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I'm Gwen Outen with the VOA Special English Agriculture Report.
2004 was a good year for American farmers. Total farm earnings were estimated at 74,000 million dollars for the year. That means the average farm income was about 71,000 dollars, or a gain of about three percent from the year before.
However, the growth in earnings depended on the size of the farm. Large farms had increased earnings of six and one-half percent. Smaller farms saw growth in earnings of less than three percent.
Part of American farm income came from the federal government. The Department of Agriculture reports that about 39 percent of farmers accepted some kind of aid, or subsidy, in 2003.
An organization called the Commodity Credit Corporation supervises farm aid. The C.C.C. is part of the Agriculture Department's Farm Services Agency.
The C.C.C. seeks to keep crop prices at balanced levels. The agency uses loan programs, direct payments and even buys crops to support prices. It also supervises emergency farm aid and special programs like the Fair and Equitable Tobacco Reform Act of 2004. That act ends price supports for tobacco farmers by offering them payments for up to 10 years.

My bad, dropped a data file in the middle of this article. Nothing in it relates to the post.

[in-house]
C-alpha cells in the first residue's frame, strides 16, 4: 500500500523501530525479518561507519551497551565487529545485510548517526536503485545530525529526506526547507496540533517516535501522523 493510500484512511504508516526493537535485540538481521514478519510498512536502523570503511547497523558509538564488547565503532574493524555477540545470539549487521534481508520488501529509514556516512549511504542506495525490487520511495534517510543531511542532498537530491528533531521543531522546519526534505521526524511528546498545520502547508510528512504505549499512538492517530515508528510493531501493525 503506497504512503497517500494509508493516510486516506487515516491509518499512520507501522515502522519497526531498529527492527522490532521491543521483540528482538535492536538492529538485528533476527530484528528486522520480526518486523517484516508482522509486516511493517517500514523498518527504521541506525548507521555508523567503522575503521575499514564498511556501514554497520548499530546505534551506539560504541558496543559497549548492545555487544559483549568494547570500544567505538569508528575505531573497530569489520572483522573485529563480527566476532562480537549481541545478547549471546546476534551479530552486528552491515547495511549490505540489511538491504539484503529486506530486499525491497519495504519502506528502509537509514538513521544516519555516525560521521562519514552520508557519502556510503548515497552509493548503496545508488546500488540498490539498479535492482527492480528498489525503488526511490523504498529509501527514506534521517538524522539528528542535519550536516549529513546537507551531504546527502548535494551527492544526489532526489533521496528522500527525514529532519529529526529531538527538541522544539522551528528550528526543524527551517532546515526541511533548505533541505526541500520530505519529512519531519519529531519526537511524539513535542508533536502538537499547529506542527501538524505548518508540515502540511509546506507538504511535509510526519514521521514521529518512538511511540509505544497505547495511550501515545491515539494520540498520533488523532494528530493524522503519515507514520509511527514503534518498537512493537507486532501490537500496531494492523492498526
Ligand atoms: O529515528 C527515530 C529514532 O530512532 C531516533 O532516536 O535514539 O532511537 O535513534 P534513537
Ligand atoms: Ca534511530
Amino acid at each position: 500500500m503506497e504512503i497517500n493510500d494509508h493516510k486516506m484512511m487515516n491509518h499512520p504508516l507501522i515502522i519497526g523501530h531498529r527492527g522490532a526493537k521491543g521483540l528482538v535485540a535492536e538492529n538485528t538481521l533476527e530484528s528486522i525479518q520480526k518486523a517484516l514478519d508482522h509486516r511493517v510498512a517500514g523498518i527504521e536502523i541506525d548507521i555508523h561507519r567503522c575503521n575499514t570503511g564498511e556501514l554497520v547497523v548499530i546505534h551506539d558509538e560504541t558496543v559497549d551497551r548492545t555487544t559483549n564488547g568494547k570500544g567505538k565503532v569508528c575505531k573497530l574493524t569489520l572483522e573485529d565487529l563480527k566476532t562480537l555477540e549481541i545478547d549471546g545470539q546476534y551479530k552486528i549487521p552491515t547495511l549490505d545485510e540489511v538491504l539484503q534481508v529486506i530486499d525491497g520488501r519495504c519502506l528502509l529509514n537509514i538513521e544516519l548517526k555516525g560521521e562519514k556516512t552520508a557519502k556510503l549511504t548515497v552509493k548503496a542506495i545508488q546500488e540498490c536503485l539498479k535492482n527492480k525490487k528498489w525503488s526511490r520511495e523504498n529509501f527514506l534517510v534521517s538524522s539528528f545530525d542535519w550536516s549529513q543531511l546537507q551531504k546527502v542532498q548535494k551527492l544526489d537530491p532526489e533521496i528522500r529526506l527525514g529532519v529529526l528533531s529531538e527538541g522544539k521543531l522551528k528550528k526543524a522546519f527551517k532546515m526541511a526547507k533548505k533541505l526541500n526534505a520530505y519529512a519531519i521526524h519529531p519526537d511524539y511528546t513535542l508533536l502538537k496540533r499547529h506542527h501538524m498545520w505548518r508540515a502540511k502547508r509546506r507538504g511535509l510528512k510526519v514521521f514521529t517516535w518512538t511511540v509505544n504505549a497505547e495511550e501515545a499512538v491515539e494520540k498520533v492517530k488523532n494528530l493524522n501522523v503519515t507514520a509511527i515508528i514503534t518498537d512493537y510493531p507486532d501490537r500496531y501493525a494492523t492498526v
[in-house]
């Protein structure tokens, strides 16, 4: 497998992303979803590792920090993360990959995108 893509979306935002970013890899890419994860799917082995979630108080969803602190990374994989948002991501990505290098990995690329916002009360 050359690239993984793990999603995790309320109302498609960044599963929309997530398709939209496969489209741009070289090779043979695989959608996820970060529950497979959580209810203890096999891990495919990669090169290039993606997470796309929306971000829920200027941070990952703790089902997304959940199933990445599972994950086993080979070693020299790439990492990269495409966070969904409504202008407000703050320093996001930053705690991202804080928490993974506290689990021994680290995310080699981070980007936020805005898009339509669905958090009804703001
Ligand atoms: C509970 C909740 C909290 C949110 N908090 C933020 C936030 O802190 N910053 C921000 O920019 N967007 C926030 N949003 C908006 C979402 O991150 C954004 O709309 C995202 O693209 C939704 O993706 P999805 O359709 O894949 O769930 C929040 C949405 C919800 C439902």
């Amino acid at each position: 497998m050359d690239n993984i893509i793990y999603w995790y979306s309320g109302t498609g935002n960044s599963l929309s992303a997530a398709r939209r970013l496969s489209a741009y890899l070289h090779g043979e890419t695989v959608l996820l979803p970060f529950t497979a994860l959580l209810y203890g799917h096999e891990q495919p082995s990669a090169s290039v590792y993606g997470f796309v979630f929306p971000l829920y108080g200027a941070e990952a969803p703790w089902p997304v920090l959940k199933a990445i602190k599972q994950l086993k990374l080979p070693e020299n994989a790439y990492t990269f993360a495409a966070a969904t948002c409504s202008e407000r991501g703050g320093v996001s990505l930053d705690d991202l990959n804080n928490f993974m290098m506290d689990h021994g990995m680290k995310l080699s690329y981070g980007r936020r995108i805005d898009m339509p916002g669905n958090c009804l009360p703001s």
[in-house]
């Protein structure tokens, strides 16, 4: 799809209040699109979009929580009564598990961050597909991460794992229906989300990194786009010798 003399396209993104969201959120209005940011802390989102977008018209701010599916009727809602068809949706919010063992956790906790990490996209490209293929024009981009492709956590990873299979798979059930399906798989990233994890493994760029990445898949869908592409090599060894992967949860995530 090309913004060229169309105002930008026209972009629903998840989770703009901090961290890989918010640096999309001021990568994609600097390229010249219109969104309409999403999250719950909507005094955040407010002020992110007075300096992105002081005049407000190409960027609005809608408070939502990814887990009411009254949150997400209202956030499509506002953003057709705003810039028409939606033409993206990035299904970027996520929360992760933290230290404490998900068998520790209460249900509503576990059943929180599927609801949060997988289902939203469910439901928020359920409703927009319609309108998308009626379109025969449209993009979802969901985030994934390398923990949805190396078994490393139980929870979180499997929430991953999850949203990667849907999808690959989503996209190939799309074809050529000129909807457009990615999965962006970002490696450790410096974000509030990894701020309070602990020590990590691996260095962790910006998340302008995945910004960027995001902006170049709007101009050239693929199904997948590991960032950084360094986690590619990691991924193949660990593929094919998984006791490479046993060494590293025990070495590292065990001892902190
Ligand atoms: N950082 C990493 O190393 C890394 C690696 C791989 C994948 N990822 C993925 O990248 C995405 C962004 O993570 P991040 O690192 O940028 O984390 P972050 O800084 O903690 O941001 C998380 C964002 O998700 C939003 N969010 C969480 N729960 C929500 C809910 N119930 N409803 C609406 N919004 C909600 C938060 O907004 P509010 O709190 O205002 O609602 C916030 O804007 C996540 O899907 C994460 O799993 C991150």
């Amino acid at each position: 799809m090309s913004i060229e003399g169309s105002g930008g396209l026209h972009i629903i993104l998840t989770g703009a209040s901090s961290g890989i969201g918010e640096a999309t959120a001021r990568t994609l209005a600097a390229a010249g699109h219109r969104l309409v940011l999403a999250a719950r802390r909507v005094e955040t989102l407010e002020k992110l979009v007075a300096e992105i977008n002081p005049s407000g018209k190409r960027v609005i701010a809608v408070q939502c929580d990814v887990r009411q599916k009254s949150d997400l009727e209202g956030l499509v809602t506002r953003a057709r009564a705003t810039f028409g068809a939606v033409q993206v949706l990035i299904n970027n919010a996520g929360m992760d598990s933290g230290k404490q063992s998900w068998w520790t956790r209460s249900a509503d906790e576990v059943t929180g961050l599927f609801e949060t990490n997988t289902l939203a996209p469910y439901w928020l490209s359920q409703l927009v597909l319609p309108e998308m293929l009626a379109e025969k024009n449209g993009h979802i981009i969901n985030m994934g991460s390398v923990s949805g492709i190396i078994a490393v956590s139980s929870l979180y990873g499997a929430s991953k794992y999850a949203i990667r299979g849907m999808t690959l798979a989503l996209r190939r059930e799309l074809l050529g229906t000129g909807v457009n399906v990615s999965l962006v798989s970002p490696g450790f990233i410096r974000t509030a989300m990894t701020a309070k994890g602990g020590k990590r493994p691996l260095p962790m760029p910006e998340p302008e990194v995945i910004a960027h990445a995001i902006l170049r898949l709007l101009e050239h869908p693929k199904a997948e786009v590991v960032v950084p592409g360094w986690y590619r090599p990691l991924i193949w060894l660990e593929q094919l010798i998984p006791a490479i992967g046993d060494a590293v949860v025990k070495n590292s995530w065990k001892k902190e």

Reports say the total amount of farm aid paid last year is estimated at 15,700 million dollars.
An organization called the Environmental Working Group keeps information on all farm subsidies paid by the government. The group examined subsidies between 1995 and 2003.
It says ten percent of farms received 72 percent of government subsidies during that 9-year period. The group says big farms that are organized as corporation or partnership businesses receive the most aid. It says the big farms receive more aid, even when they are more profitable than smaller family farms.
Critics say farm subsidies are costly and wasteful. Critics also note that subsidies go only to growers of widely traded crops, like corn, cotton, wheat and soybean.
But many farmers, including ones who only receive a few thousand dollars a year, support the subsidy programs. They say small farming communities in states like Minnesota, Nebraska, and South Dakota would not survive without the aid.
This VOA Special English Agriculture Report was written by Mario Ritter. This is Gwen Outen.
subsidy: monetary assistance granted by a government to a person or group in support of an enterprise regarded as being in the public interest（补助金，政府津贴）